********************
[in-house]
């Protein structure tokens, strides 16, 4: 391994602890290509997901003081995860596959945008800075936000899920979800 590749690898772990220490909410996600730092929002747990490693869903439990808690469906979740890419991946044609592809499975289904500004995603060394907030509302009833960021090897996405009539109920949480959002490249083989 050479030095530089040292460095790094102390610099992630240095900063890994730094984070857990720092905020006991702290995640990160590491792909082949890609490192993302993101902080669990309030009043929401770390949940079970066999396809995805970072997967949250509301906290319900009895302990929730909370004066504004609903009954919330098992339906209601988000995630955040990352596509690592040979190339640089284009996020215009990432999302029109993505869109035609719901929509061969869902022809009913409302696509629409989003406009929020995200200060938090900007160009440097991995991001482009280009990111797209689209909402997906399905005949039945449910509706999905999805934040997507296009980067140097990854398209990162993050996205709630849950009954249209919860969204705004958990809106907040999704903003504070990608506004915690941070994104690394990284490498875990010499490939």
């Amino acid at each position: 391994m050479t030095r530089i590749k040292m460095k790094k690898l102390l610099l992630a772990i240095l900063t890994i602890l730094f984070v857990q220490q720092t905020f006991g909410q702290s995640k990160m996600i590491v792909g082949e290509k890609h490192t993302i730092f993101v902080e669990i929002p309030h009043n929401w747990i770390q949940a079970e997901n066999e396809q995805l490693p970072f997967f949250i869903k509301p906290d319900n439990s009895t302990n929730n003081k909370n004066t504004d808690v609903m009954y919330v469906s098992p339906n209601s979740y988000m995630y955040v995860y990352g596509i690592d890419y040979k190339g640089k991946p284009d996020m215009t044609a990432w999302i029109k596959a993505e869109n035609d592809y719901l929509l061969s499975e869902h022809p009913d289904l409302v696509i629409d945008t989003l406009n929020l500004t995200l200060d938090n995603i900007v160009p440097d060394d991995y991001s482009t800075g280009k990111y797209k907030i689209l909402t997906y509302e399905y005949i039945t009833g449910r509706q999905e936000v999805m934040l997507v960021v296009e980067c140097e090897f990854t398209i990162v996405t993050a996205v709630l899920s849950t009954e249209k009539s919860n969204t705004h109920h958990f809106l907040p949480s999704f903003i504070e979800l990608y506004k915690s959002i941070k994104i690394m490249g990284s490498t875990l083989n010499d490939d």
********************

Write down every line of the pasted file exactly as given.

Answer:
[in-house]
């Protein structure tokens, strides 16, 4: 391994602890290509997901003081995860596959945008800075936000899920979800 590749690898772990220490909410996600730092929002747990490693869903439990808690469906979740890419991946044609592809499975289904500004995603060394907030509302009833960021090897996405009539109920949480959002490249083989 050479030095530089040292460095790094102390610099992630240095900063890994730094984070857990720092905020006991702290995640990160590491792909082949890609490192993302993101902080669990309030009043929401770390949940079970066999396809995805970072997967949250509301906290319900009895302990929730909370004066504004609903009954919330098992339906209601988000995630955040990352596509690592040979190339640089284009996020215009990432999302029109993505869109035609719901929509061969869902022809009913409302696509629409989003406009929020995200200060938090900007160009440097991995991001482009280009990111797209689209909402997906399905005949039945449910509706999905999805934040997507296009980067140097990854398209990162993050996205709630849950009954249209919860969204705004958990809106907040999704903003504070990608506004915690941070994104690394990284490498875990010499490939």
């Amino acid at each position: 391994m050479t030095r530089i590749k040292m460095k790094k690898l102390l610099l992630a772990i240095l900063t890994i602890l730094f984070v857990q220490q720092t905020f006991g909410q702290s995640k990160m996600i590491v792909g082949e290509k890609h490192t993302i730092f993101v902080e669990i929002p309030h009043n929401w747990i770390q949940a079970e997901n066999e396809q995805l490693p970072f997967f949250i869903k509301p906290d319900n439990s009895t302990n929730n003081k909370n004066t504004d808690v609903m009954y919330v469906s098992p339906n209601s979740y988000m995630y955040v995860y990352g596509i690592d890419y040979k190339g640089k991946p284009d996020m215009t044609a990432w999302i029109k596959a993505e869109n035609d592809y719901l929509l061969s499975e869902h022809p009913d289904l409302v696509i629409d945008t989003l406009n929020l500004t995200l200060d938090n995603i900007v160009p440097d060394d991995y991001s482009t800075g280009k990111y797209k907030i689209l909402t997906y509302e399905y005949i039945t009833g449910r509706q999905e936000v999805m934040l997507v960021v296009e980067c140097e090897f990854t398209i990162v996405t993050a996205v709630l899920s849950t009954e249209k009539s919860n969204t705004h109920h958990f809106l907040p949480s999704f903003i504070e979800l990608y506004k915690s959002i941070k994104i690394m490249g990284s490498t875990l083989n010499d490939d």